10. Depends on federal and state law covering employee rights — ie, protected group, etc.

    This is what really bothers me. Not the issue of who you can hire or fire or what is done on or off a school.

    Do we have equality before the law or do we not?

    It is apparent that we do not.

    There should be no protected groups per the law. No discrimination in favor or against any group or individual. Because one group was discriminated in the past doesn’t mean its now that group turn to discriminate against others. Discrimination to redress past discriminations is still discrimination.

    Should we allow discrimination or not?

    It is apparent that we do.

  11. So, you’re about a quarter-century late on the policing music in the parking lot thing. It was going on my junior and senior years of high school at our school.

    The uproar was that every guy who had an overpowered stereo system would park on the side street off school property for 5 minutes or so blasting just about everything you could find that was offensive. Of course, back then it was more heavy metal than it was rap, but same deal. Judas Priest was a favorite.

  12. We went through a similar argument back in the Sixties, except then the suppressors were conservative. It is interesting to see the Dems’ desperate efforts to prove themselves correct in their claim that the two parties “switched” sometime around the Nixon presidency, but I am surprised they choose this arena to demonstrate it.

    • The 1960s? I believed in free speech then and I still do. It was a rather screwy time. I suspect we will look back on the present with similar thoughts.

      I was one of those who worked for the right to hand out student published papers which expressed opinions political and otherwise that were not necessarily in line with the status quo. We won the right to do so before and after school hours, and so long as we did not block other’s access to the school building.

      A public school wishing to restrict speech within official school activities, as the students are minors, probably has the legal standing to do so.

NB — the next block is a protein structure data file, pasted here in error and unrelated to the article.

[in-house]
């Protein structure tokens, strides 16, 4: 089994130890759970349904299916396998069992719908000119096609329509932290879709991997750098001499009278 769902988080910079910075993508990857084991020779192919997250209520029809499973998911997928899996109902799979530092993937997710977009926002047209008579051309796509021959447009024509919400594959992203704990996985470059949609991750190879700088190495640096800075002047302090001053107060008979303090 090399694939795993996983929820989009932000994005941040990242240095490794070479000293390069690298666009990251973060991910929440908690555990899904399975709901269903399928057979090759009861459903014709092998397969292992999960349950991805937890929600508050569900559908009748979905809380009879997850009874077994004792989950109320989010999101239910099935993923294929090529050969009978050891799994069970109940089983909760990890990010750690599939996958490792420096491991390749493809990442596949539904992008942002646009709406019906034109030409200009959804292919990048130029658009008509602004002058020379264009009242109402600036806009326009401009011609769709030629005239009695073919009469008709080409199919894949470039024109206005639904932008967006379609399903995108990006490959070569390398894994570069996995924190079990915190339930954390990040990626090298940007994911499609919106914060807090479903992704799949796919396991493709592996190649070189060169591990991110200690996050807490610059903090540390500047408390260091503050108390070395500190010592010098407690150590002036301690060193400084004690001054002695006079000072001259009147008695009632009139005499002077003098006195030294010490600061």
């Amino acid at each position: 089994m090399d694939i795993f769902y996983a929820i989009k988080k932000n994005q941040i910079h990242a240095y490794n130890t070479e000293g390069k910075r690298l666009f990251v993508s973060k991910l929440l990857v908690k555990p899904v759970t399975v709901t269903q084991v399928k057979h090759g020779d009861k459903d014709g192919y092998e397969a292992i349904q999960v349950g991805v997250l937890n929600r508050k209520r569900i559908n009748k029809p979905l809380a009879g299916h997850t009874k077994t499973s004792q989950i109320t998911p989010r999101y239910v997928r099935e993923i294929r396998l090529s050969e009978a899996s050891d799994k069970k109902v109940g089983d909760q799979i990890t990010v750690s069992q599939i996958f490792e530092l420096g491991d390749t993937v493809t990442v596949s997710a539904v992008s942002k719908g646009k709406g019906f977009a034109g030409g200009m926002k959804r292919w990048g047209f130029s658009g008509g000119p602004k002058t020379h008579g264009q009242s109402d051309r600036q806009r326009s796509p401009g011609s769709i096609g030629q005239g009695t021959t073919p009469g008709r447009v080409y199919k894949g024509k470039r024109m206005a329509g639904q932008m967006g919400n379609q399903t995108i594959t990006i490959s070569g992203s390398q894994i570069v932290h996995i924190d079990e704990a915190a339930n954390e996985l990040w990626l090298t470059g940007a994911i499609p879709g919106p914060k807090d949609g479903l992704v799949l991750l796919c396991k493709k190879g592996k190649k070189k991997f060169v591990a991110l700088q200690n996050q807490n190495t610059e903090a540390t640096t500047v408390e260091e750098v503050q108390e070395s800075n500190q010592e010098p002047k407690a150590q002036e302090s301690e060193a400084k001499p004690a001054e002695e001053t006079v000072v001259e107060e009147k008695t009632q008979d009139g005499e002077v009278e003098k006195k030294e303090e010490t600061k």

13. The kid who had been the victim and who only stood up to protect himself, was being told to leave the school. For something that took place off school grounds. And for something that could have been avoided if action had been taken before blows were thrown.

    While I’m not a huge fan of escalation, that’s when you file a police report.

    Not only is the school not handling things, they’re setting things up to favor the wrong-doer– who will have his life destroyed when he tries this stuff in adult life.

  14. David French, former president of F.I.R.E. made a relevant point at National Review gangblog The Corner last night:

    Nondiscrimination Policies Represent the Secular Creed of the Progressive Church

    Over on the homepage I wrote today about the Washington Supreme Court’s dreadful decision imposing personal liability on a florist for refusing to help celebrate a gay wedding. As I wrote, it struck me that the way you think about the case likely depends on how you answer a simple question: Who should control your business?

    If you think that a business fundamentally belongs to a person — and not the state — then you’re more likely to believe that the state can and should restrict your right to operate your business as you see fit only when it has demonstrated concrete, urgent need. Take, for example, the government’s response to the systematic denial of services to black citizens in the South. Confronted with a social, economic, and political system that in a real way re-created the “badges and incidents of slavery,” the government took the serious step of overriding the business-owner’s right to run his store or restaurant to try to rectify the century-old failure of Reconstruction and the imposition of white supremacist rule in the old Confederacy.

    If you think, however, that businesses either ultimately belong to the state — or exist mainly at the pleasure of the state — then government can conscript private businesses in its preferred political crusades, even in the absence of real need or widespread social harm. This is exactly what’s happening with most modern nondiscrimination laws. Rather than argue, for example, that states had to enact sexual orientation nondiscrimination laws because gay people couldn’t find places to eat, drink, or sleep, sexual revolutionaries demand that government take action against “social evil” because businesses must not be permitted to do “wrong” things.

    That, friends, is what you call, “legislating morality.”

    The bottom line is that expansive nondiscrimination policies represent something akin to the secular creed of the progressive church. The state is overriding individual liberty to implement a specific world view — without any meaningful evidence that reforms are necessary to address a particular cultural problem. There is no lack of florists, bakers, and photographers eager to help celebrate gay weddings, but it becomes intolerable to the Left that there exists even a single commercially-viable dissenting voice. Churches, after all, won’t let their pulpits be used for heresy. To the modern administrative state every business is a pulpit, and those pulpits must preach the progressive social gospel.

    • Example Argumentum:
      “So, do you think Prohibition was a good thing?”